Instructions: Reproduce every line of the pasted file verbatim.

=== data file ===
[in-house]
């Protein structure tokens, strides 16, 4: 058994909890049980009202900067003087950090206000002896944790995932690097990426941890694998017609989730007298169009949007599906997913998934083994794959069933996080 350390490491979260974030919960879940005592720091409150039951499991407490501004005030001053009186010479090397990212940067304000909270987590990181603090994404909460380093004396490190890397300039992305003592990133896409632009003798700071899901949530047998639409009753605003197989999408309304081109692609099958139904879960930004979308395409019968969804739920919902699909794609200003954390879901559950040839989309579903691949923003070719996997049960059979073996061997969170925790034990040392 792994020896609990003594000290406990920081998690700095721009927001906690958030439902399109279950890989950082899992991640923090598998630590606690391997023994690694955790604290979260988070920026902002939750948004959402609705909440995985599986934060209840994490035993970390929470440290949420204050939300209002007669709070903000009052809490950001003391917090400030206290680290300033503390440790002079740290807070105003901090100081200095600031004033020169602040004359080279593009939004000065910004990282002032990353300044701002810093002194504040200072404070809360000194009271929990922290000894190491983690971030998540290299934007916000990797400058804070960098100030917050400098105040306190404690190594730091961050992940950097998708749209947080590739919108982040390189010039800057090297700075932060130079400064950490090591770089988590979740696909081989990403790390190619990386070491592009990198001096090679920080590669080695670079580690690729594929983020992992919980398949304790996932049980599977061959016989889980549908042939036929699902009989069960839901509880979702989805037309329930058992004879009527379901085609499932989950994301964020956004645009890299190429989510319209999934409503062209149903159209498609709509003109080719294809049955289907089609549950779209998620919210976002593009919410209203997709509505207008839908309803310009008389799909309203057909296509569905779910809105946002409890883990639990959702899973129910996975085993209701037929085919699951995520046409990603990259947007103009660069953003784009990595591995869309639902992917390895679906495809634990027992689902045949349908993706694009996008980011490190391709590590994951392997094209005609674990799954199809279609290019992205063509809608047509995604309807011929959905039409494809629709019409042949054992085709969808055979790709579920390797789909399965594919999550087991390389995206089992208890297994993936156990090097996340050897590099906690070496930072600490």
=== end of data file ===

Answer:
[in-house]
């Protein structure tokens, strides 16, 4: 058994909890049980009202900067003087950090206000002896944790995932690097990426941890694998017609989730007298169009949007599906997913998934083994794959069933996080 350390490491979260974030919960879940005592720091409150039951499991407490501004005030001053009186010479090397990212940067304000909270987590990181603090994404909460380093004396490190890397300039992305003592990133896409632009003798700071899901949530047998639409009753605003197989999408309304081109692609099958139904879960930004979308395409019968969804739920919902699909794609200003954390879901559950040839989309579903691949923003070719996997049960059979073996061997969170925790034990040392 792994020896609990003594000290406990920081998690700095721009927001906690958030439902399109279950890989950082899992991640923090598998630590606690391997023994690694955790604290979260988070920026902002939750948004959402609705909440995985599986934060209840994490035993970390929470440290949420204050939300209002007669709070903000009052809490950001003391917090400030206290680290300033503390440790002079740290807070105003901090100081200095600031004033020169602040004359080279593009939004000065910004990282002032990353300044701002810093002194504040200072404070809360000194009271929990922290000894190491983690971030998540290299934007916000990797400058804070960098100030917050400098105040306190404690190594730091961050992940950097998708749209947080590739919108982040390189010039800057090297700075932060130079400064950490090591770089988590979740696909081989990403790390190619990386070491592009990198001096090679920080590669080695670079580690690729594929983020992992919980398949304790996932049980599977061959016989889980549908042939036929699902009989069960839901509880979702989805037309329930058992004879009527379901085609499932989950994301964020956004645009890299190429989510319209999934409503062209149903159209498609709509003109080719294809049955289907089609549950779209998620919210976002593009919410209203997709509505207008839908309803310009008389799909309203057909296509569905779910809105946002409890883990639990959702899973129910996975085993209701037929085919699951995520046409990603990259947007103009660069953003784009990595591995869309639902992917390895679906495809634990027992689902045949349908993706694009996008980011490190391709590590994951392997094209005609674990799954199809279609290019992205063509809608047509995604309807011929959905039409494809629709019409042949054992085709969808055979790709579920390797789909399965594919999550087991390389995206089992208890297994993936156990090097996340050897590099906690070496930072600490």